UK Export Finance (UKEF) has announced that its £50 billion war chest to support British trade is “open for business”.

Speaking at the UK Trade & Export Finance Forum in London yesterday, Exports Minister Mike Freer urged British businesses to take advantage of the extra funding being made available by UKEF – Britain’s export credit agency.

He also encouraged businesses to take advantage of the new trade deals that the UK has signed with 70 countries and the European Union (EU) – the world’s largest trading bloc.

“There are huge areas of untapped export potential across the UK,” Freer said in his keynote address. 

“One in seven firms with a turnover over £500,000 are not exporting and could be. UKEF is here to help change that.”

Export revolution

In a press statement, UKEF said this year’s annual forum was designed to kickstart an “export revolution” driven by Britain’s ‘Made in the UK, Sold to the World’ campaign.

With global trade expected to quadruple in value by 2050, ‘Made in the UK, Sold to the World’ aims to boost UK exports from an annual £600 billion in 2020 to £1 trillion per year by 2030.

Freer also highlighted how UKEF has supported businesses during the COVID-19 pandemic, by filling gaps in private sector provision during an unstable period for the global economy.

“Over the last 18 months, UKEF has been agile and responsive to the needs of the market,” he said. 

“The department underwent radical changes and emerged stronger, but it has billions of pounds remaining. I am here to say it can do even more. It is open for business.”

Looking back on the last two years, Freer recapped some of the highlights of UKEF’s financing activities, which Trade Finance Global has summarised below:

  • In November 2021, UKEF issued its largest ever guarantee, worth £217 million, to help British contractors build Turkey’s largest solar energy plant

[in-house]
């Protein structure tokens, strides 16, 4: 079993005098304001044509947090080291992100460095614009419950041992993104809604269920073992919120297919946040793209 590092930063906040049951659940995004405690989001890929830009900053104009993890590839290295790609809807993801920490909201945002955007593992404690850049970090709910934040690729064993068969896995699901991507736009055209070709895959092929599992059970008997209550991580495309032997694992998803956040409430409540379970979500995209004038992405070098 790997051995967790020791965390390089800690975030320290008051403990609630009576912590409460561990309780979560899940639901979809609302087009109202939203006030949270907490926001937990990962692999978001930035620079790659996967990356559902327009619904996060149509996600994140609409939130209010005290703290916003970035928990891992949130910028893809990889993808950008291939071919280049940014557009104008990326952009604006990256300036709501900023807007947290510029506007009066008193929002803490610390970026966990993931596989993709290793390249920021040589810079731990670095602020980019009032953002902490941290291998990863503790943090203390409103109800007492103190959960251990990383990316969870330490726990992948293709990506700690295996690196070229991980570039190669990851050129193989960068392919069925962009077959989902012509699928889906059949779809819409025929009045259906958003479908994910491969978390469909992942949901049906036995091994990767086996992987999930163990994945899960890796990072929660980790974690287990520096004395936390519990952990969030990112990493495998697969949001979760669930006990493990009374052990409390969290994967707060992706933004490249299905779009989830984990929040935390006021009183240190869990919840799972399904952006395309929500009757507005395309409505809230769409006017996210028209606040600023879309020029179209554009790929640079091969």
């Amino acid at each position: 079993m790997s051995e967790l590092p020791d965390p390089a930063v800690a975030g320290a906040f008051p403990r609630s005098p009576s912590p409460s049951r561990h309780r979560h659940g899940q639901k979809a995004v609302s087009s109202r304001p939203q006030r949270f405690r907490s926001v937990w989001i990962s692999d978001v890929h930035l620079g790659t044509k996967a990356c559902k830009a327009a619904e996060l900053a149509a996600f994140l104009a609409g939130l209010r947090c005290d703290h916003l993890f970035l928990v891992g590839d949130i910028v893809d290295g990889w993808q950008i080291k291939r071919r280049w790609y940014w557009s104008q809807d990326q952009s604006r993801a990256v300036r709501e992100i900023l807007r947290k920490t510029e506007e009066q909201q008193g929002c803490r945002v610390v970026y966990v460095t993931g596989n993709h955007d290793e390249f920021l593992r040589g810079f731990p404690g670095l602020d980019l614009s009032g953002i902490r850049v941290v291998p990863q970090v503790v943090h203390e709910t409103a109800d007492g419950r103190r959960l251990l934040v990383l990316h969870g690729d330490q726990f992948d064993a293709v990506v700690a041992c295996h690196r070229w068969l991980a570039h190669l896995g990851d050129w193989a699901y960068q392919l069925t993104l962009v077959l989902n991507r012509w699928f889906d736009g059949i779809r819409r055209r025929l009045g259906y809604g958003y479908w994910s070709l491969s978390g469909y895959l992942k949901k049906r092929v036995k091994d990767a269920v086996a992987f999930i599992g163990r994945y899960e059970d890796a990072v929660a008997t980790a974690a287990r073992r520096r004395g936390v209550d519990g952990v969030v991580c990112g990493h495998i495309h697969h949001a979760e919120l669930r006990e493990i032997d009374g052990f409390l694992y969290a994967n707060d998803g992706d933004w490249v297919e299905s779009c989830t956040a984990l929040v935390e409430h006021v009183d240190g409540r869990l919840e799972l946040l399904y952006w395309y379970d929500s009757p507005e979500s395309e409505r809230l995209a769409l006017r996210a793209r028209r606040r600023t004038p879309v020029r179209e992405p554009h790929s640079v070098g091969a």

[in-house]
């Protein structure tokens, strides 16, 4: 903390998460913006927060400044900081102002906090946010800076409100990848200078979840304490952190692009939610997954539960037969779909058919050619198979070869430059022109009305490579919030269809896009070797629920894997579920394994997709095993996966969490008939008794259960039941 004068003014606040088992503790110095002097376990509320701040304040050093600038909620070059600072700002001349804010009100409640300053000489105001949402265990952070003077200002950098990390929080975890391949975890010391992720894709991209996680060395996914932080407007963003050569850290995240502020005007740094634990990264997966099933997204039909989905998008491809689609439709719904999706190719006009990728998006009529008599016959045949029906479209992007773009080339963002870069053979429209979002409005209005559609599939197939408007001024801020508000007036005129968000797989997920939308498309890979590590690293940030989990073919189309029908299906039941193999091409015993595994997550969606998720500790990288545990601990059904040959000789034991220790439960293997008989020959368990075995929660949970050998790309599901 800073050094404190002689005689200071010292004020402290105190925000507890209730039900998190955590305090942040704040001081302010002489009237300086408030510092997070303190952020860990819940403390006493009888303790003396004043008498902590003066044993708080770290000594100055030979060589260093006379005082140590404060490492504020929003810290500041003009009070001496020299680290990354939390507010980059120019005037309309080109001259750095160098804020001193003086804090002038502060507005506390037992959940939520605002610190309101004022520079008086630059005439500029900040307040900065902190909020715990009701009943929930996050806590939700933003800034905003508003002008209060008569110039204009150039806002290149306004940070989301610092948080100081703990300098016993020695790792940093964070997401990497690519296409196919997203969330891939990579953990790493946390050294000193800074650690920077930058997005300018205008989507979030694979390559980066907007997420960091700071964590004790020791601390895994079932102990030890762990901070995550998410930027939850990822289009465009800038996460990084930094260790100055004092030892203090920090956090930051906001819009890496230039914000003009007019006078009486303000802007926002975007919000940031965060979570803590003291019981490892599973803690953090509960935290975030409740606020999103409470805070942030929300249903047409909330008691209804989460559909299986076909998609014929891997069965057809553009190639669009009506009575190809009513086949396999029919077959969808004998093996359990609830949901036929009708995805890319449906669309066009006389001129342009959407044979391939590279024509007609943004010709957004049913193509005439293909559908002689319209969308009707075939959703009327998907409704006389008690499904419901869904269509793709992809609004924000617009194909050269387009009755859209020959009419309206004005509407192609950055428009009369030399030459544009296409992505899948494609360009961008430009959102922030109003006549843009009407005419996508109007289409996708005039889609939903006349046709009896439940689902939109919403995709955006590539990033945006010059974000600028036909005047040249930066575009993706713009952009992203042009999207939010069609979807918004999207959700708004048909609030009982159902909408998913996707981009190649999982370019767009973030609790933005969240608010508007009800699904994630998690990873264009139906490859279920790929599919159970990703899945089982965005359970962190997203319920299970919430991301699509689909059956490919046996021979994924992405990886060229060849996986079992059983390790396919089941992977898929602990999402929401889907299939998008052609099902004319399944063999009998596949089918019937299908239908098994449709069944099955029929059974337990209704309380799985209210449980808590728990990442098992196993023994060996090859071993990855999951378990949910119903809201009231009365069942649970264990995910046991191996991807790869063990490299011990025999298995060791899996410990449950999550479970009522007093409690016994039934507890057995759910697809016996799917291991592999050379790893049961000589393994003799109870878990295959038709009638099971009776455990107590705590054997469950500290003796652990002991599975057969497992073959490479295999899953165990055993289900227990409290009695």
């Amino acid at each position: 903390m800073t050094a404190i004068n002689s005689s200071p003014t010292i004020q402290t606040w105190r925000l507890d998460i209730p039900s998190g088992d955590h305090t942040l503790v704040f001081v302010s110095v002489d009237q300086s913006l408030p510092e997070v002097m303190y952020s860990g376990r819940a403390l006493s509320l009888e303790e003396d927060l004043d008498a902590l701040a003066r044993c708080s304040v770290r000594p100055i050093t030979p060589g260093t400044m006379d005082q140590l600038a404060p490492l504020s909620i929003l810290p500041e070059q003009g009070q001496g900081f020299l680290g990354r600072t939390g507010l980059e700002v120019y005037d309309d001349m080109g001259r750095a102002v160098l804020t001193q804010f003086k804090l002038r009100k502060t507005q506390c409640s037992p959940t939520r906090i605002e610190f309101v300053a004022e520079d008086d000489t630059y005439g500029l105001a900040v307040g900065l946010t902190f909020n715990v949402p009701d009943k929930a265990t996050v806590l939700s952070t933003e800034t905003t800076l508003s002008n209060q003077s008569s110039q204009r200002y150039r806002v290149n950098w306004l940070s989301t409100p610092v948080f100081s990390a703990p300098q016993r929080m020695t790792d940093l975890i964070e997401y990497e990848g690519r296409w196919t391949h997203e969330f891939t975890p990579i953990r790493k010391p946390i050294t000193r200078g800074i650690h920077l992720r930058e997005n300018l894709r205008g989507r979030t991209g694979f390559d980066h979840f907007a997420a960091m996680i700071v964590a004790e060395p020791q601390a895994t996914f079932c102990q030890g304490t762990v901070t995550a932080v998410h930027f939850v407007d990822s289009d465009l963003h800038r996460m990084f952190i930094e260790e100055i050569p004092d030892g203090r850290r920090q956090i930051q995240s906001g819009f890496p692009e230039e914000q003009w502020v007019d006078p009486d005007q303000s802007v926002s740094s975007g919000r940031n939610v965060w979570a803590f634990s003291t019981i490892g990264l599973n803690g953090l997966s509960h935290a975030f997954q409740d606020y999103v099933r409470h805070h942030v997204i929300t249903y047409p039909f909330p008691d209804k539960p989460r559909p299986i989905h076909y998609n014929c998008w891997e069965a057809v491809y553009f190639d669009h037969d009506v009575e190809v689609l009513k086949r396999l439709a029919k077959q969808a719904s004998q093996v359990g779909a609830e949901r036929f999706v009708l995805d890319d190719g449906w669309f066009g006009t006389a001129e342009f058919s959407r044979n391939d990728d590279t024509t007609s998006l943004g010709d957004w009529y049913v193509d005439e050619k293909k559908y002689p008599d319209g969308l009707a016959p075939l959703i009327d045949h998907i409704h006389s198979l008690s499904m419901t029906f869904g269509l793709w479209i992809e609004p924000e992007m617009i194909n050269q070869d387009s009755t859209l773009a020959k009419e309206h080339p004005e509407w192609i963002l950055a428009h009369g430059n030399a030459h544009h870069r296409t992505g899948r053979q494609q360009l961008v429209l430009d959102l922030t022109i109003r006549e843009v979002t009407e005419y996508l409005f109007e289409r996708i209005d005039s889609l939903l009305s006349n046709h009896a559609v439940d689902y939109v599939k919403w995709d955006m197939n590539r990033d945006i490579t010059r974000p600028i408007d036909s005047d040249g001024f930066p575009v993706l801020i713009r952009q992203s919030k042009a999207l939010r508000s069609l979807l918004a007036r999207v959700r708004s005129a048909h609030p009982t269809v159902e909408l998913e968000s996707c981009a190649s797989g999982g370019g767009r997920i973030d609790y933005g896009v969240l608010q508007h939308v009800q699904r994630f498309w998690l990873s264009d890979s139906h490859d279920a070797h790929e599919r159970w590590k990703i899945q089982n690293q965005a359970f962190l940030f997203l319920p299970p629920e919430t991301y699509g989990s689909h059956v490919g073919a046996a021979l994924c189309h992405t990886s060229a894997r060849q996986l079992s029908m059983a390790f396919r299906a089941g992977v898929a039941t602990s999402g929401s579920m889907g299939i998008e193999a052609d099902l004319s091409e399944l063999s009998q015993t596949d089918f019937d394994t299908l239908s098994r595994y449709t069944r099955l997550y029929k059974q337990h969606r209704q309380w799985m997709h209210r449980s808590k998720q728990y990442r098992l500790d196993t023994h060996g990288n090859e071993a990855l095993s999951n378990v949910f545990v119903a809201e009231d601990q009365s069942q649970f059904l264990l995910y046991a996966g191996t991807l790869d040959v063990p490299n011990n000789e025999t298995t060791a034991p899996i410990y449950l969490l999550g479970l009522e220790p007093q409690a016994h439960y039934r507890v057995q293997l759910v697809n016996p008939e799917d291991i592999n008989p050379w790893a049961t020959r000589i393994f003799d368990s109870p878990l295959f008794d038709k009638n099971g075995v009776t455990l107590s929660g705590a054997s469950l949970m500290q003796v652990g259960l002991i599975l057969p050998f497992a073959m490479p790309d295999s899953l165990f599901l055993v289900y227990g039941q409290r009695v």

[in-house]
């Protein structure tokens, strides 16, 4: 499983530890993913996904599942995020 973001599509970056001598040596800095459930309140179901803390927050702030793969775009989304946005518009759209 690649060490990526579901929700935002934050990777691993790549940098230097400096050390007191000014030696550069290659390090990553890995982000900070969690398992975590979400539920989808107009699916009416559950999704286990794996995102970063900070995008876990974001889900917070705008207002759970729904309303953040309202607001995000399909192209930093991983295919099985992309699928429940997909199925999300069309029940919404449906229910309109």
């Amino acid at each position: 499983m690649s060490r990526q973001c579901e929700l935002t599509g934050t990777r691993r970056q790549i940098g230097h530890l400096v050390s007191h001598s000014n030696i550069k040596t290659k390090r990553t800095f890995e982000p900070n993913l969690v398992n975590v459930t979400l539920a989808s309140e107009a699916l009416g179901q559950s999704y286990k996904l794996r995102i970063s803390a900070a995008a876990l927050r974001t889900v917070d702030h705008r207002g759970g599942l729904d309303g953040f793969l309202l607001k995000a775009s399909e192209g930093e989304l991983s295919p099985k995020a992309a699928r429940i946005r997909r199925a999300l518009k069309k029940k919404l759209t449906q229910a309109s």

• Since March 2021, UKEF’s new General Export Facility (GEF) has issued £123 million to over 60 businesses
  • The Export Development Guarantee (EDG), which allows UKEF to finance a company’s exporting business, has been transformed to support businesses that don’t export but could be, and offers more generous terms to green exporters
  • Since its 2019 launch, UKEF has supported over £10 billion of commercial loans to UK exporters through the EDG

While also announcing the signing of a Memorandum of Understanding (MoU) between UKEF and US-based General Electric, Freer emphasised the importance of green industries and export projects for British trade going forward.

Freer said that UKEF’s 20% budget hike, funded by the premium income that UKEF generates for the taxpayer, will fund the expansion of the agency’s products, overseas staff, and will help support green projects targeting net zero across the agency’s portfolio.

“From carbon capture to green hydrogen, and offshore wind to green bonds, the UK is immensely strong, and we must export our expertise to the world,” he said.

 “We have set an ambitious goal to achieve a trillion pounds’ worth of exports a year by 2030. 

“But behind this headline figure are countless businesses, communities, and people. 

“And vital for delivering for all three, will be an expanded and re-energised UKEF – turbocharging exports and ensuring what is made in the UK is sold to the world.”